For the sake of the patient, the family needs to know the truth, even if it’s not what they want to hear. If the family knew how much their loved one would suffer when doctors “do everything possible”, at their request, they might agree to minimal care. Helping the patient to be comfortable and pain-free, in pleasant home-like surroundings, will help them die peacefully and will also be less stressful for the patient, family and medical staff.

It’s thanks to modern medicine and technology that we’re able to prolong life and people can recover from serious illness and injuries to go on to live a life that has meaning to them. Unfortunately it also leaves us with the predicament of having to decide for people we love whether they live or die. Because many of us have to make these decisions, it’s more important than ever to make clear our own personal definition of living, keeping in mind that this definition can change over time as our circumstances change. When you witness a loved one on life support it may change your perspective on the treatment you want for yourself.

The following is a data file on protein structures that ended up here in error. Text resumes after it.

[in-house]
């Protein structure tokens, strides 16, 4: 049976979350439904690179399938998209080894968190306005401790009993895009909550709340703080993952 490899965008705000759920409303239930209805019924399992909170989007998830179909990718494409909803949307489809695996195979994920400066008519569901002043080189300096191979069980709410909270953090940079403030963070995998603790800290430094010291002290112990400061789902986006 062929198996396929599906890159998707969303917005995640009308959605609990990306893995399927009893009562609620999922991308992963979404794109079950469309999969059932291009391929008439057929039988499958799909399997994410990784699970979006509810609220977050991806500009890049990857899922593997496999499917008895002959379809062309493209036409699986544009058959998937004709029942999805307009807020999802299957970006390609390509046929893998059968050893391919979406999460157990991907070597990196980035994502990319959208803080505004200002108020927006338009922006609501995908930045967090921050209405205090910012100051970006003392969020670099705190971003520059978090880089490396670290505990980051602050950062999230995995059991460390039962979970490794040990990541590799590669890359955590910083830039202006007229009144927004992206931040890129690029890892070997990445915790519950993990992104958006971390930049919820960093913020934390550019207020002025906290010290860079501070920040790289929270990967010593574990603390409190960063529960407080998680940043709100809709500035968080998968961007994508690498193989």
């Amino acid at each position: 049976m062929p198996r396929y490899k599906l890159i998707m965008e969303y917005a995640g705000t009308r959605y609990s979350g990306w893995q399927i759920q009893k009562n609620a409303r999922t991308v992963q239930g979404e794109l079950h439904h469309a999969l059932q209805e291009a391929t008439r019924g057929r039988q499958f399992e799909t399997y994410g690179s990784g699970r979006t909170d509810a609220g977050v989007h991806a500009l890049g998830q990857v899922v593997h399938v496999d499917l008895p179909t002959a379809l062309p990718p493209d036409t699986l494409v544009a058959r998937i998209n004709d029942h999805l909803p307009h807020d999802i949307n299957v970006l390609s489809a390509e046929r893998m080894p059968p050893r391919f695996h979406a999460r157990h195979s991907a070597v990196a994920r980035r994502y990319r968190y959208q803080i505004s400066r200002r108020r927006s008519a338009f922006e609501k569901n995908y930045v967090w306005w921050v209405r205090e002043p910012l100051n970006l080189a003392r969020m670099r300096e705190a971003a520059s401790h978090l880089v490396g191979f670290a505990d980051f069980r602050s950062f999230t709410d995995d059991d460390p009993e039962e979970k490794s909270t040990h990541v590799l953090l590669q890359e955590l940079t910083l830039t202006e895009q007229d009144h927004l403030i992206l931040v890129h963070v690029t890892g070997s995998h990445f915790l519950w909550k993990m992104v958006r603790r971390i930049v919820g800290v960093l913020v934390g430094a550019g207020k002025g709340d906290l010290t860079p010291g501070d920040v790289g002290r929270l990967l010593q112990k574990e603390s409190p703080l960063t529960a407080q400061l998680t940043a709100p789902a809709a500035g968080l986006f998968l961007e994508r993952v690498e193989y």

Patients are people, too!
We should talk about our wishes before a health crisis occurs. The Conversation Project is one website where you can get more information about how to talk about the end-of-life care that you want.

I hope you’ll work on your own Advance Directive, if you haven’t done so already. There’s lots of information on the internet to work with, such as this website, As You Wish (mentioned in the Washington Post article) and National Healthcare Decisions Day.